Monday, December 13, 2010

Church's response
Days of genuflection
Mon, Dec 13, 2010

THE INSTITUTIONAL face of the Catholic Church, as represented by the Vatican, has been left in a dark place of its own creation because of its hopelessly inadequate response to clerical child abuse. And the more we learn about its behaviour, the more it appears to dig itself into a deeper mess, increasingly obscuring the values it might be expected to espouse.

The latest disclosures – via US embassy cables published by WikiLeaks – suggest that requests for information from the Murphy Commission, which was investigating the handling of clerical child sex abuse allegations in the Dublin archdiocese between 1975 and 2004, “offended many in the Vatican” who felt that the Irish Government had “failed to respect and protect Vatican sovereignty during the [Commission] investigations”.

The views, attributed to the Vatican by US diplomats, chime with much of what we know about how the Church, as an institution, deals with such matters and did so in this case. And it is not simply an issue of diplomatic etiquette – the Vatican, in seeking to assert its sovereignty, is adhering to a calculated and consistent defence aimed at protecting the Church and its assets from litigation arising from clerical child abuse in dioceses around the world.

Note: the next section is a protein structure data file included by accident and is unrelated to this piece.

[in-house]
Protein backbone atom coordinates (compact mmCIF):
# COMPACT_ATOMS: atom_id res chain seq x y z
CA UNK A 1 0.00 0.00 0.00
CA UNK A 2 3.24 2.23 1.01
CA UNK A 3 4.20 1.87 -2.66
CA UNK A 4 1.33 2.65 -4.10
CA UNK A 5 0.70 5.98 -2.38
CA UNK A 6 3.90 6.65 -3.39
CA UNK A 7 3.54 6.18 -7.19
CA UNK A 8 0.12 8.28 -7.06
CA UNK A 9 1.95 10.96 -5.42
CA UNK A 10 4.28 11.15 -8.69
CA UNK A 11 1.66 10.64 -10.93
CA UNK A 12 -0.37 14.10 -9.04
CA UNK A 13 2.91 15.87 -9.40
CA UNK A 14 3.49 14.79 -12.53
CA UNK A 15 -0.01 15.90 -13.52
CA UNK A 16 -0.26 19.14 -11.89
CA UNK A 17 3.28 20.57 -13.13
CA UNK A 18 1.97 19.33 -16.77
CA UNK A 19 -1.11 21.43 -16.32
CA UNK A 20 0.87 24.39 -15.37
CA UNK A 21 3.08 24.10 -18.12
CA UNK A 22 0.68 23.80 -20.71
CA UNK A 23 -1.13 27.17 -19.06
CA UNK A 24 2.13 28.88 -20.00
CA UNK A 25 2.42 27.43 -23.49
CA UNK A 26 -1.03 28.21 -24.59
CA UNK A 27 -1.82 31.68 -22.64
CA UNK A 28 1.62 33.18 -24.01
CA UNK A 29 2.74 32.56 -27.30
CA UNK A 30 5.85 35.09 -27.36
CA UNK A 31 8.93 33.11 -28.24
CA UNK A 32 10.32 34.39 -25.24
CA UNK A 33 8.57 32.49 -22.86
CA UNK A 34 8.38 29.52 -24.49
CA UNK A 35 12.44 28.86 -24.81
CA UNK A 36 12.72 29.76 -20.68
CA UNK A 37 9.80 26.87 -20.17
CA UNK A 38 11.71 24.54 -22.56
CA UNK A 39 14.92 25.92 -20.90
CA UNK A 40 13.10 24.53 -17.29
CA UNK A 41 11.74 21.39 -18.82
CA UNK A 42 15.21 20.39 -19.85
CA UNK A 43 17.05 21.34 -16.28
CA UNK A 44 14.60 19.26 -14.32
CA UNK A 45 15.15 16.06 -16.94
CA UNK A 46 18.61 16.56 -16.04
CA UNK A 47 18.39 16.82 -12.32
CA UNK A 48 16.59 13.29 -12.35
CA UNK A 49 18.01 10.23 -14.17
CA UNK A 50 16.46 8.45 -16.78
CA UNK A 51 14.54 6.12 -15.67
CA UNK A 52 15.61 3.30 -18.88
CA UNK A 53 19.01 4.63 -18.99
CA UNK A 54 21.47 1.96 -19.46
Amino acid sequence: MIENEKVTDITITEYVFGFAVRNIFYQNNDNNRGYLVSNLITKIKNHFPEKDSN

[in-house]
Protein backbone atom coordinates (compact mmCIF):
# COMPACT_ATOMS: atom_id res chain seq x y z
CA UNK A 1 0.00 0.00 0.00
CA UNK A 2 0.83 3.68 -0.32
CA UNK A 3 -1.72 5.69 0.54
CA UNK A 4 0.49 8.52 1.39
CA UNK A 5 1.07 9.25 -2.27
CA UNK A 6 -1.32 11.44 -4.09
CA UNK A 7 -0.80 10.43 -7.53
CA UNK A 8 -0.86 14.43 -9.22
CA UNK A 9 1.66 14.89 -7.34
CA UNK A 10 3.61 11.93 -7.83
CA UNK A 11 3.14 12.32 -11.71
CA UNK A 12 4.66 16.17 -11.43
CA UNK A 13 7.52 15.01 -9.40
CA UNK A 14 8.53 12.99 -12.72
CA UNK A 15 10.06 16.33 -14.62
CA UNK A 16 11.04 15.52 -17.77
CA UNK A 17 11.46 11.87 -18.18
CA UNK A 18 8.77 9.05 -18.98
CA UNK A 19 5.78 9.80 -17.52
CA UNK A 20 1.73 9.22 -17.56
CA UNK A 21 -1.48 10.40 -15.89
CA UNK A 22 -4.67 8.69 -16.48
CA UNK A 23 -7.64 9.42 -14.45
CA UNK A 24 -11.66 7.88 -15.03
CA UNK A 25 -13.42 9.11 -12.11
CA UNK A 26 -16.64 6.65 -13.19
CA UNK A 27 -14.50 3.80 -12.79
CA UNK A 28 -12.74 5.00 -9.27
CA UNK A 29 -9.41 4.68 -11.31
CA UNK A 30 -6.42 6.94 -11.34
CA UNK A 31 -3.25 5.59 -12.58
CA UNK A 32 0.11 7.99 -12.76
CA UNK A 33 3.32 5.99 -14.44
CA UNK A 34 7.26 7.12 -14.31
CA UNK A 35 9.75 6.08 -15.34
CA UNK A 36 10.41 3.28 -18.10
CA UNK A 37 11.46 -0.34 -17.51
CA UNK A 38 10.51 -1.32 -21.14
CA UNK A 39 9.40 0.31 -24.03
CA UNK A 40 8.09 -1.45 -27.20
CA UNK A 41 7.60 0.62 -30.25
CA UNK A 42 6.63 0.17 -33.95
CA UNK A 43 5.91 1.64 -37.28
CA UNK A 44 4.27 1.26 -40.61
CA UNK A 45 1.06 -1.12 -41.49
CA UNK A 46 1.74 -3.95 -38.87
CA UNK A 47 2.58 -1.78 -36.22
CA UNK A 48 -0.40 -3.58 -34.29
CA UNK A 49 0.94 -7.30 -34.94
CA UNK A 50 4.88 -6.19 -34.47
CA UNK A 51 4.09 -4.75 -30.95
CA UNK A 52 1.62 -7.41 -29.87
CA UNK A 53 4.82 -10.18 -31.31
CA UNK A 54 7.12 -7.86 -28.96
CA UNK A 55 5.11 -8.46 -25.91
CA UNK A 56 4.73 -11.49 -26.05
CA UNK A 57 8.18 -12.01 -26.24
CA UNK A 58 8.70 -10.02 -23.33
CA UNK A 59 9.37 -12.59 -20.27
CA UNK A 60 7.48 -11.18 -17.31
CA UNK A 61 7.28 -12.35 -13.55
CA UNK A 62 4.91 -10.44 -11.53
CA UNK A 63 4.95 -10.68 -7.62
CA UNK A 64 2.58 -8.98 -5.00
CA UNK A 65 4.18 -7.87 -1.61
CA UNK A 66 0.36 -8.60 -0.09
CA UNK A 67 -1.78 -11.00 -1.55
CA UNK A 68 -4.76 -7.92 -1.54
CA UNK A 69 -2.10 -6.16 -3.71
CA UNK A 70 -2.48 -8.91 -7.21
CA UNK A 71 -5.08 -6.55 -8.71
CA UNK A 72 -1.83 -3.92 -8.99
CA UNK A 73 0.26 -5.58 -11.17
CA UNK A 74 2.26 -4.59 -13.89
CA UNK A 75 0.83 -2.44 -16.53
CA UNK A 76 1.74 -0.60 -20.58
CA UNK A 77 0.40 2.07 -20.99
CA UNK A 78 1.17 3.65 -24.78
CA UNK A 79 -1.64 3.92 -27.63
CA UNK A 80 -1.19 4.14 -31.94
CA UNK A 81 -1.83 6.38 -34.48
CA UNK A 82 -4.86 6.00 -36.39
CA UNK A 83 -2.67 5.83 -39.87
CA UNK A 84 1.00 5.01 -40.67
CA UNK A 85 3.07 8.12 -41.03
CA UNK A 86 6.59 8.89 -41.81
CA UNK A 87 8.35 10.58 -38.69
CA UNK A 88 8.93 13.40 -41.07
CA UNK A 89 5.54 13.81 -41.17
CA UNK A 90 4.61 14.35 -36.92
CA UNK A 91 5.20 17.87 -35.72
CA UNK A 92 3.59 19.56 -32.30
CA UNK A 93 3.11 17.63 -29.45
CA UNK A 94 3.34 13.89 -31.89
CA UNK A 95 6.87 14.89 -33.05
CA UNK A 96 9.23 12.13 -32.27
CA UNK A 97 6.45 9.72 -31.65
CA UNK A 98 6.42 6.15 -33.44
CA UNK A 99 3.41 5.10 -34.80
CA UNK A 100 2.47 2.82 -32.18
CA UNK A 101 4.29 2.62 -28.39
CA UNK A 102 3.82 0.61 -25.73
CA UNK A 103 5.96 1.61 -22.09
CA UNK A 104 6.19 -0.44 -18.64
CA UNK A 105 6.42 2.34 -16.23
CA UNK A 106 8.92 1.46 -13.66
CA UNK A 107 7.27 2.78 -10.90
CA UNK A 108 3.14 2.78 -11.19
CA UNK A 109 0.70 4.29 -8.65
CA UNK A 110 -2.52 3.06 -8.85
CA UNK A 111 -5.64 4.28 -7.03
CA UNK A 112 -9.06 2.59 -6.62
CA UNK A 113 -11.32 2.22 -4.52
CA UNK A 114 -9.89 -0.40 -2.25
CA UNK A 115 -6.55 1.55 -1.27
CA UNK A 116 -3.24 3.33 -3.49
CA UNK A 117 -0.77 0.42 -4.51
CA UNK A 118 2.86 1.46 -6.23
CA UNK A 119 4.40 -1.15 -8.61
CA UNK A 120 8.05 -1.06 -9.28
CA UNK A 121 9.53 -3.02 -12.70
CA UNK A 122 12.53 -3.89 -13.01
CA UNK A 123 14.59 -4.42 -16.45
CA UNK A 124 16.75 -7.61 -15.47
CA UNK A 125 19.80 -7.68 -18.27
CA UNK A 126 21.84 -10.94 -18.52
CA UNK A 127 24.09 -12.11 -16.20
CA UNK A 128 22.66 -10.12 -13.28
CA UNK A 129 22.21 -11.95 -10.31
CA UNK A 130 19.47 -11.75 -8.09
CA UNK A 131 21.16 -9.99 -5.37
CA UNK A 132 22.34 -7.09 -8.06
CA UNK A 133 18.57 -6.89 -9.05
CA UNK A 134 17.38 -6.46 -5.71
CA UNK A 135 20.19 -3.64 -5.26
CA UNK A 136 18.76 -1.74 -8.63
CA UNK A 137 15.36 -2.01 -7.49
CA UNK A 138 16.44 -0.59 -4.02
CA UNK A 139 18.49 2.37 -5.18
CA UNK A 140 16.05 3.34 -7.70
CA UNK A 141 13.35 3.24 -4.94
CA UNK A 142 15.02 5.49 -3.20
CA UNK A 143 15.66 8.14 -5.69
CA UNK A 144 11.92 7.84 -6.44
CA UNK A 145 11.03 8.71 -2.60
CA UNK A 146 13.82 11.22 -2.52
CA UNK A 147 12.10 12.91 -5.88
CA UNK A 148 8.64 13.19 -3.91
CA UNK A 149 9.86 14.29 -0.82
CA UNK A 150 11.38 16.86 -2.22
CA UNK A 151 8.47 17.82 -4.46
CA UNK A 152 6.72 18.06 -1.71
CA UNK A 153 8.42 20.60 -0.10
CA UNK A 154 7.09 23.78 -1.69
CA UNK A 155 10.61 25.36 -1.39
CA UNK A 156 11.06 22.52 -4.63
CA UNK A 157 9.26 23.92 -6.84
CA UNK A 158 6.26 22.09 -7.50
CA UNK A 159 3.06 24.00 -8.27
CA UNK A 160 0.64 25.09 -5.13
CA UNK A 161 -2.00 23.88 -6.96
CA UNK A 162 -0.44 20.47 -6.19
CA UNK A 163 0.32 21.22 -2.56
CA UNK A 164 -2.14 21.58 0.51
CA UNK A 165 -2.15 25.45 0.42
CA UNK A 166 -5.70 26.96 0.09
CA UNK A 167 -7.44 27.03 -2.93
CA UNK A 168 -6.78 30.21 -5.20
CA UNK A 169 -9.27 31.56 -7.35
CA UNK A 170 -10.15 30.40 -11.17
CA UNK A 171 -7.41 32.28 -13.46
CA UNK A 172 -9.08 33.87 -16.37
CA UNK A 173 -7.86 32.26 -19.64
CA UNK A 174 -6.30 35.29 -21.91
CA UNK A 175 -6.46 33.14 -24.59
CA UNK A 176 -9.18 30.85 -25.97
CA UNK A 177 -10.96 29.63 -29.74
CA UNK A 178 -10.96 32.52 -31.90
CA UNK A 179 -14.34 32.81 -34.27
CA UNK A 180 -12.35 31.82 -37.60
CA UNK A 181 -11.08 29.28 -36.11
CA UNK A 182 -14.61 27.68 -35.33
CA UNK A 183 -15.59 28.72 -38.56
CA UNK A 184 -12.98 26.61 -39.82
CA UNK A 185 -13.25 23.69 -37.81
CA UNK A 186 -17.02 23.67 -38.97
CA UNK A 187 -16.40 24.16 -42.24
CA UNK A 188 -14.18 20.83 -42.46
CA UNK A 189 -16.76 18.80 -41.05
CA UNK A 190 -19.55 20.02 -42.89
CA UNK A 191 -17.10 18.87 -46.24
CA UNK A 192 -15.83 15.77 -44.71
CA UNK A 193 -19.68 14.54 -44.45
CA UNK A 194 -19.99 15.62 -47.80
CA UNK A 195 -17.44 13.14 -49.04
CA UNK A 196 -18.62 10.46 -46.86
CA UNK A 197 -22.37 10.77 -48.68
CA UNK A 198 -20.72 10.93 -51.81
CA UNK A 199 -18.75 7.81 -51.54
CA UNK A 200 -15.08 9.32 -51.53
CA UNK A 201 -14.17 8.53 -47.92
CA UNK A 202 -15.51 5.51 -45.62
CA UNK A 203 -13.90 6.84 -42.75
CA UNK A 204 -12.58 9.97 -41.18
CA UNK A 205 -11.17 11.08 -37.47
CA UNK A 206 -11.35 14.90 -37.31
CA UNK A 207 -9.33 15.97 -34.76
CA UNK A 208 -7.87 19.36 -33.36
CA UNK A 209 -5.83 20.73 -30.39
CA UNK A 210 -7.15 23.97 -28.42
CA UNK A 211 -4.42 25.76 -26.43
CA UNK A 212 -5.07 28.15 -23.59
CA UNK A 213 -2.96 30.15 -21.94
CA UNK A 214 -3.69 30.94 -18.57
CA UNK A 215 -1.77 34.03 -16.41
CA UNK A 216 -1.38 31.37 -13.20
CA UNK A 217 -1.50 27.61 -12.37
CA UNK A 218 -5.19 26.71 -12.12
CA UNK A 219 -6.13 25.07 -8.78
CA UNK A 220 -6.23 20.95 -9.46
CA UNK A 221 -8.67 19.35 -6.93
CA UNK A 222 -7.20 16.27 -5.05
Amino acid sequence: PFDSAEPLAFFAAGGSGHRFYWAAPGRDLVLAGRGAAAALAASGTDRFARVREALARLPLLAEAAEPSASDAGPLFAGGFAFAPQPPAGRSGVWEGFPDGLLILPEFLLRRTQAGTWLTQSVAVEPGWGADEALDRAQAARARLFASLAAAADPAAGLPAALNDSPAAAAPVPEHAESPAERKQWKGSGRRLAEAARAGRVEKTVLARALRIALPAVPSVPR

There is no mistaking the sense that the institutional Church and its bureaucracy are engaged in a long game: that the voices of victims who speak with such pain and eloquence of their awful experiences cannot be sustained indefinitely; and that an organisation that has been in existence for some two millennia can simply close ranks and wait. But if this is the case, to what end? What of the tenets of Christianity? What of protecting the weak? For these are the values that matter: not the pomp or the splendour, not the paraphernalia and the bishops’ palaces. Nor the men who live in them, however well-intentioned some of them may be.

The WikiLeaks cable records an Irish diplomat as saying the Irish Government acceded to Vatican pressure and granted it immunity from testifying. That accords with the position taken by the Taoiseach when, in the aftermath of the Murphy report, he defended the Vatican and said that as the Murphy commission was a body set up by government, all communications to the Vatican state should have been routed through diplomatic channels. Given the commission’s horrific conclusions, this response was spectacularly inadequate: the Vatican is at liberty to dig holes for itself but the State must not follow. The days of genuflection are over.

© 2010 The Irish Times

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